Sunday, April 29, 2007

Bangkok Post: Protests Against Big Retailers

Protest against Tesco superstore blocks traffic

Bangkok Post

Nearly 1,000 small retailers brought traffic on the Friendship highway to a standstill yesterday in a protest against construction of a Tesco Lotus superstore in Pak Chong district. The protesters, from across Thailand, demonstrated outside the construction site of the new outlet. They spilled onto a nearby highway and later put up a large tent, disrupting traffic.

About 50 police officers were called in to direct traffic along a new route.

The protesters refused to disperse, demanding to speak to Nakhon Ratchasima governor Somboon Ngamlak. They want the governor to force the retail giant to halt expansion plans in Thailand.

The merchants said aggressive expansion of the foreign superstore was pushing them out of business.

Commerce Minister Krirk-krai Jirapaet yesterday said the Retail Business Act now in the enactment process was not a cure-all for small retailers.

Given the great convenience the superstores offer, he said many more retailers could be forced out of business even with the much-awaited bill in place.

He advised retailers to promote their places of business to attract tourists.

''Trading practices and the venues should be revamped. Displaying an old-time way of life will better draw consumers as well as foreign tourists,'' said Mr Krirk-krai during a tour of a floating market in Samut Sakhon's Ban Phaeo district.

He said the draft law would not curb superstore expansion, as many expect, but was intended to create a level playing field for both large and small players in the retail sector.

Making adjustments remained the key to survival, he said.


I have wanted to comment on this for a long time.

I come from a family of small business owners. My grandfather had a mini-mart. My grandmother had her own beauty shop. I have nothing against small business. I'd say that 90% or more of my everyday transactions are done through small Thai owned businesses. I eat Thai food everyday. Maybe once a week I'll eat at Fuji or Sizzler or have a pizza every other week. I do my own mini-mart shopping and grocery shopping at Thai owned markets.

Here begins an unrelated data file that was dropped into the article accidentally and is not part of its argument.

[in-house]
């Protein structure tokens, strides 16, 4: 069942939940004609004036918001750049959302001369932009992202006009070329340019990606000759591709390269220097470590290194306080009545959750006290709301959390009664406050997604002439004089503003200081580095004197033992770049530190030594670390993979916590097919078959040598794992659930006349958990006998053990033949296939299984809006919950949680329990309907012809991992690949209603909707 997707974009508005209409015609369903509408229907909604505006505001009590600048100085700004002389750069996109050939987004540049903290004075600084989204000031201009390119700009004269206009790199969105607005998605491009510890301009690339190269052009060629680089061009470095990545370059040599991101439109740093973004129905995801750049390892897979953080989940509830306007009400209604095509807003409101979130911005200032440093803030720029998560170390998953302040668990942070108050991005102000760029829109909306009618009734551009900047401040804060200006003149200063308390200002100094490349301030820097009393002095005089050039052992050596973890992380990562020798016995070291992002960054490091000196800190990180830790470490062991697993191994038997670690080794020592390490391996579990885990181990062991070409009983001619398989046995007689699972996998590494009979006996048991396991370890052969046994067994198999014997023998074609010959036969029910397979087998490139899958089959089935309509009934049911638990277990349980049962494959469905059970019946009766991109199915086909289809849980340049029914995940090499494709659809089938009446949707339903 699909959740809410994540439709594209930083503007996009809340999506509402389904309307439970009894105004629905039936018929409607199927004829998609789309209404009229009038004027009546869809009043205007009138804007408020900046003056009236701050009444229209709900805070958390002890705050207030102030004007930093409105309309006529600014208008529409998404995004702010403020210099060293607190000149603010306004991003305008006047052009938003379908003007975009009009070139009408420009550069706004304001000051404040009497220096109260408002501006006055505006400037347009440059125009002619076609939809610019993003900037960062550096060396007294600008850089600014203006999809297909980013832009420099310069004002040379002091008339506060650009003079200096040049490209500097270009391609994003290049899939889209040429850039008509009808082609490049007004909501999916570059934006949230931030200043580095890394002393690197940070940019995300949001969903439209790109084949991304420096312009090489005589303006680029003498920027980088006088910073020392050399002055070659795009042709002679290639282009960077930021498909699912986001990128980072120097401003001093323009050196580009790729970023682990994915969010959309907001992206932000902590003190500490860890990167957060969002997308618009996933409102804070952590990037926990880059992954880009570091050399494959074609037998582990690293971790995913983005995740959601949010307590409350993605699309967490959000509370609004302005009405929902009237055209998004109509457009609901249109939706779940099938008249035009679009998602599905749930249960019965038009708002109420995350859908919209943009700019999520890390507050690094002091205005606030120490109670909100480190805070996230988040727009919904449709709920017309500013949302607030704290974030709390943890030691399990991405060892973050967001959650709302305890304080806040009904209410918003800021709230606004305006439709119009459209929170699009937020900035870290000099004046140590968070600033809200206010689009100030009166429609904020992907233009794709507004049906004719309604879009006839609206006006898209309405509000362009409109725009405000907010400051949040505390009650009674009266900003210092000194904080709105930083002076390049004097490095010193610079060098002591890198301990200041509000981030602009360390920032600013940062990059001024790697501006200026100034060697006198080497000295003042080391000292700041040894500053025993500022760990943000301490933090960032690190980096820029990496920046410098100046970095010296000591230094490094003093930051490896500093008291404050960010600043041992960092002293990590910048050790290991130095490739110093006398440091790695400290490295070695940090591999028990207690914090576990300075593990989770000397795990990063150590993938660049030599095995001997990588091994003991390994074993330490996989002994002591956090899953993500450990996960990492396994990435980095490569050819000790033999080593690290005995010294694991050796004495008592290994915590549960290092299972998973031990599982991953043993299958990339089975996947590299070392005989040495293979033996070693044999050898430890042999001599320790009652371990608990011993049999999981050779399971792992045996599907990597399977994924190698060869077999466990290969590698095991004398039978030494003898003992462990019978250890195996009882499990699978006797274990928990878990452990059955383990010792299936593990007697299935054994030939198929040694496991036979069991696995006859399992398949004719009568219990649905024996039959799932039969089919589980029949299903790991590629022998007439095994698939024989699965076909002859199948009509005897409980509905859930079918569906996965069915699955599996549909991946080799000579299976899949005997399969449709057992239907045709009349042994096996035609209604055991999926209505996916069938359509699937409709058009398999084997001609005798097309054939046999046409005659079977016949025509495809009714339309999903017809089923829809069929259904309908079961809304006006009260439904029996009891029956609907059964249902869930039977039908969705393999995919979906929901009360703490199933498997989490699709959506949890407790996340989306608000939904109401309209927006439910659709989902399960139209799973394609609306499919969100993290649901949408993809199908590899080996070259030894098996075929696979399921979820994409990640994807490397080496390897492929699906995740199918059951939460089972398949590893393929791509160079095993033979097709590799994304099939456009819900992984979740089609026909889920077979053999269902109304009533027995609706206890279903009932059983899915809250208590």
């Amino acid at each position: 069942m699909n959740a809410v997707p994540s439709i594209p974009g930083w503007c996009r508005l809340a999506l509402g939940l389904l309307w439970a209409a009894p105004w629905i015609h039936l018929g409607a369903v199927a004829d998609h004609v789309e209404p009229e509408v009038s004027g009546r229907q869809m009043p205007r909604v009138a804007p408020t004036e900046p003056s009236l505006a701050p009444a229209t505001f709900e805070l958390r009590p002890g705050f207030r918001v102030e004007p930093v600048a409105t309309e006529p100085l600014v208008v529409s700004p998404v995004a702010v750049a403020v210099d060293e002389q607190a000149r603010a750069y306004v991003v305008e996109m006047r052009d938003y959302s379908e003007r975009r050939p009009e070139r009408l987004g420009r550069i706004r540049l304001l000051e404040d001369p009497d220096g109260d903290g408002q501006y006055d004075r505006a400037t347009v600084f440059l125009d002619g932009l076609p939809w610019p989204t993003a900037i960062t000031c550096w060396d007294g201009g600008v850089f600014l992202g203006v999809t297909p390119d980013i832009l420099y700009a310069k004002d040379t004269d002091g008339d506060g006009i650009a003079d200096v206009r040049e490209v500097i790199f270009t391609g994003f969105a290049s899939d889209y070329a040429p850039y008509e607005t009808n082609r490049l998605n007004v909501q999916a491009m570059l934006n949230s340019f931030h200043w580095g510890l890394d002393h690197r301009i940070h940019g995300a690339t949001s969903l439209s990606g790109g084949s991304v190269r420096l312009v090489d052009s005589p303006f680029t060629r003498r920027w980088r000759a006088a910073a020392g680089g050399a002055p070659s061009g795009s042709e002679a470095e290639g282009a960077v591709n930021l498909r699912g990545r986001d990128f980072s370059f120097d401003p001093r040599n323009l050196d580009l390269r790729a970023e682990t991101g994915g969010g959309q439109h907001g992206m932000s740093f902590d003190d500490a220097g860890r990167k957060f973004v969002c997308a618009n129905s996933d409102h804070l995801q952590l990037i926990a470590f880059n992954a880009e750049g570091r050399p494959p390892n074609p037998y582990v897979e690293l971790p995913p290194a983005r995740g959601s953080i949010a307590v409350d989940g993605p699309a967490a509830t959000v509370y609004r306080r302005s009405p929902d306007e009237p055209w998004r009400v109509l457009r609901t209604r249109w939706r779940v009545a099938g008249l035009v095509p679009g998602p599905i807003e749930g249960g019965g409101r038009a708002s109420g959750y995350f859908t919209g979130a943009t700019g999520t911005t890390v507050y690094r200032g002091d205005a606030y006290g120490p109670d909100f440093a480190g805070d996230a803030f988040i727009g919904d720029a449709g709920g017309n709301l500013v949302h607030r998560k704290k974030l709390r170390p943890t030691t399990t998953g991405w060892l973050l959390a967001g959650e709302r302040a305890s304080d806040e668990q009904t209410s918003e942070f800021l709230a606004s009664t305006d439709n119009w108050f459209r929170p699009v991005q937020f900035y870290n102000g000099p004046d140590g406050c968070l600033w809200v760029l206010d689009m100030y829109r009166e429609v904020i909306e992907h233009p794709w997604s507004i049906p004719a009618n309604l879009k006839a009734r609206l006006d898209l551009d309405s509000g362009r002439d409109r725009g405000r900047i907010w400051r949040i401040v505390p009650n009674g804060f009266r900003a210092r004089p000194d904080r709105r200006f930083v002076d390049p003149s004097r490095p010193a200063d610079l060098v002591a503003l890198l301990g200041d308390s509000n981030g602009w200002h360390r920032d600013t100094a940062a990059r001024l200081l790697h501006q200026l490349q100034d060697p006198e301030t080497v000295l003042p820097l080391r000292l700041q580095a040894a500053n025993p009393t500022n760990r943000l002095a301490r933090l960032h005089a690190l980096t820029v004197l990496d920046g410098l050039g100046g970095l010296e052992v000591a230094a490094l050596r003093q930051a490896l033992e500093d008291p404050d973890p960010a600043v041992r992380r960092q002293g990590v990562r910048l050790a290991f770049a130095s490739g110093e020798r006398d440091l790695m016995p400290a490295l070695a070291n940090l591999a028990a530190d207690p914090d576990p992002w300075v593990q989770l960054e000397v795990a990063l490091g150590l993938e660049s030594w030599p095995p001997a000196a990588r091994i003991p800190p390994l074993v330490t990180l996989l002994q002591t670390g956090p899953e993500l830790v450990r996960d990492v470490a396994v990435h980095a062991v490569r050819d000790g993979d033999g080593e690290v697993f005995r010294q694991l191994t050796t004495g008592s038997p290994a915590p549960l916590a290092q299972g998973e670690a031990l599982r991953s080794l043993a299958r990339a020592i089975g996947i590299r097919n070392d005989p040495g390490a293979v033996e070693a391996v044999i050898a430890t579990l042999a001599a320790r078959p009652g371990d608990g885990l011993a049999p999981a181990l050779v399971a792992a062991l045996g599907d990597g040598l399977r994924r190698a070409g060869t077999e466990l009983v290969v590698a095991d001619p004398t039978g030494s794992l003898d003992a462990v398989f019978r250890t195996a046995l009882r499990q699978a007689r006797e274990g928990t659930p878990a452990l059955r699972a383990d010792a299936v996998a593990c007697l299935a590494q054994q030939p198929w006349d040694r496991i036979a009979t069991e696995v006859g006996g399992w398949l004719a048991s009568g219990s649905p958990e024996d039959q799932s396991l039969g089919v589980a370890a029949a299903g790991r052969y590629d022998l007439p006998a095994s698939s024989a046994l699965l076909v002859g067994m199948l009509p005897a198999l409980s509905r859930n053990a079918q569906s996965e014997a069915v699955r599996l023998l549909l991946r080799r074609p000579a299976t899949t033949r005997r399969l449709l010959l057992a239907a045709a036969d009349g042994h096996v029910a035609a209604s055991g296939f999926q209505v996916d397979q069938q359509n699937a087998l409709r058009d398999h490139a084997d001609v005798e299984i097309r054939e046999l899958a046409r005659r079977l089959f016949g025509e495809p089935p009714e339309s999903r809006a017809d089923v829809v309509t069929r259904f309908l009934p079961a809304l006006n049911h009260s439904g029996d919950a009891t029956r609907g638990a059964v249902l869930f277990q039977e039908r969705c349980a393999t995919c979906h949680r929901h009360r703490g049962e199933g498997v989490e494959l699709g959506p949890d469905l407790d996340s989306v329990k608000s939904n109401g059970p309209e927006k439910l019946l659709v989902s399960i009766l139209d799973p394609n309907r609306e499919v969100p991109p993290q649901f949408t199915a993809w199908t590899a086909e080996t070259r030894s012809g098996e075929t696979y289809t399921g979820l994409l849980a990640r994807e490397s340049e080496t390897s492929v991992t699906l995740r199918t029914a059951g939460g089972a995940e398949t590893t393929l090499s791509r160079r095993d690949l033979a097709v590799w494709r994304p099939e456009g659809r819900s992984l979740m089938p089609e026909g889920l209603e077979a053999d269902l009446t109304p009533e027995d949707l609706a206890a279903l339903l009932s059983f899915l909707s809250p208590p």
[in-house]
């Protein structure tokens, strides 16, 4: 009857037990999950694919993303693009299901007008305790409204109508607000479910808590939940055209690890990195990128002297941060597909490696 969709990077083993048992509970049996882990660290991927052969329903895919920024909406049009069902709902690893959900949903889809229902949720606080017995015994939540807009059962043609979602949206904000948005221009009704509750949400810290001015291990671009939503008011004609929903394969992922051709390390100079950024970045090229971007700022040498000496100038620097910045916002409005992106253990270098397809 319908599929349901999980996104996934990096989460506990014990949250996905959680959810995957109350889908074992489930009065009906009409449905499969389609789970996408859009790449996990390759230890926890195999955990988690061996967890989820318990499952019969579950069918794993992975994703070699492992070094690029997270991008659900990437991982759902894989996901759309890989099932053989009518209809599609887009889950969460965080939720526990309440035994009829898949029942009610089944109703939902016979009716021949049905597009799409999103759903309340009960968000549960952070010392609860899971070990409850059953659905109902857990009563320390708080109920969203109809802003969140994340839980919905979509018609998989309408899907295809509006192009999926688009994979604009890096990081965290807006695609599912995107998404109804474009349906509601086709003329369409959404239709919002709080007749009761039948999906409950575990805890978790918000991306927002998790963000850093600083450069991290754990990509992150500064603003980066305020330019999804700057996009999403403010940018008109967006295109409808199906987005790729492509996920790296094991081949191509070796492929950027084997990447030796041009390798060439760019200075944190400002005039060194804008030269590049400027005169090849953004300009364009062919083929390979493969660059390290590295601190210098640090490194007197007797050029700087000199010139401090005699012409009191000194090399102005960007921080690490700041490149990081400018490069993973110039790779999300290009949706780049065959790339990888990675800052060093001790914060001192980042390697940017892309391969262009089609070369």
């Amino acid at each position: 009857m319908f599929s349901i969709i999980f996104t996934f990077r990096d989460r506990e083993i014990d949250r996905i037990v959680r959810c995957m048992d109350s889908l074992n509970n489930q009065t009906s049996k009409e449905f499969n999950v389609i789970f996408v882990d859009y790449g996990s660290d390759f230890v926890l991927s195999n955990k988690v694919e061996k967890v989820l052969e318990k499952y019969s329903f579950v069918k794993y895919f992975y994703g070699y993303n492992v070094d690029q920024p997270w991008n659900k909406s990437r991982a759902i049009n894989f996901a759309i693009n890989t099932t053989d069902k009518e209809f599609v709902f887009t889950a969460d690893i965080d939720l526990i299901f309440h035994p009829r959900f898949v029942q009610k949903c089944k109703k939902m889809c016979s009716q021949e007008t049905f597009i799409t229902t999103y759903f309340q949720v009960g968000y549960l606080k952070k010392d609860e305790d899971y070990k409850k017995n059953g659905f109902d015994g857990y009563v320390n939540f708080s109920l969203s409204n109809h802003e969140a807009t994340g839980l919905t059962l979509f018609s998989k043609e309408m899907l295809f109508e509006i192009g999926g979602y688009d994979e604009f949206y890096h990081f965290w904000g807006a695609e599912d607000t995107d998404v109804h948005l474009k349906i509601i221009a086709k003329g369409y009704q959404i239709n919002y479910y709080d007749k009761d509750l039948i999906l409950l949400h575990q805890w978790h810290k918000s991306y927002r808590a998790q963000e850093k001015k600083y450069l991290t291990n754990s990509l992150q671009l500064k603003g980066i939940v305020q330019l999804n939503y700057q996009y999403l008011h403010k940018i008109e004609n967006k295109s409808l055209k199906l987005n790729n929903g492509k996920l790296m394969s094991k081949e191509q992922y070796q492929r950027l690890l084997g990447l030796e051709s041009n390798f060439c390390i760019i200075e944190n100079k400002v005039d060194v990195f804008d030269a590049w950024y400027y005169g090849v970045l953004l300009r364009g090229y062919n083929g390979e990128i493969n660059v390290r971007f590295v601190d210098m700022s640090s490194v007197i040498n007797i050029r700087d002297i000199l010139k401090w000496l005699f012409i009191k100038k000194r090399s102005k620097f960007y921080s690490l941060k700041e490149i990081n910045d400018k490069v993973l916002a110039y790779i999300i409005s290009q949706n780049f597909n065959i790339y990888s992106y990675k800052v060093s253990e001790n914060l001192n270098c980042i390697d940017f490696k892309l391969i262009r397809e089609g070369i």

I would guess that I haven't shopped at a Carrefour or Tesco in many months.

With all that being said, I think a lot of the hysteria over the big retail shops is a lot of BS.

From an economic point of view, the Tescos and Carrefours are superior in every way, for the consumer, the state and the employee.

A big retailer employees hundreds of people; a small retailer does not.

A big retailer has better service and professional employees; a small retailer is usually some frowning old Chinese man or woman who could care less about service.

A big retailer has better prices and larger selection; a small retailer has higher prices and a crappy selection.

A big retailer pays a lot of taxes; a small retailer doesn't pay taxes.

A big retailer is clean and well-lighted; a small retailer is dirty, dusty and has dogs running in and out.

The truth is that the big retailers and small retailers each have their own niche markets. If you live upcountry, you have to rely on the small mom and pops. There is no choice. And in many parts of Bangkok, like where I live, it is much more convenient to shop at small market than travel to a Tesco or Carrefour.

Actually, I would prefer to live closer to a better retail complex. The market next to me is horrible. It has bad service and the selection is awful. Most of the staff stand around and do nothing while half the shelves are unstocked and the place is dirty.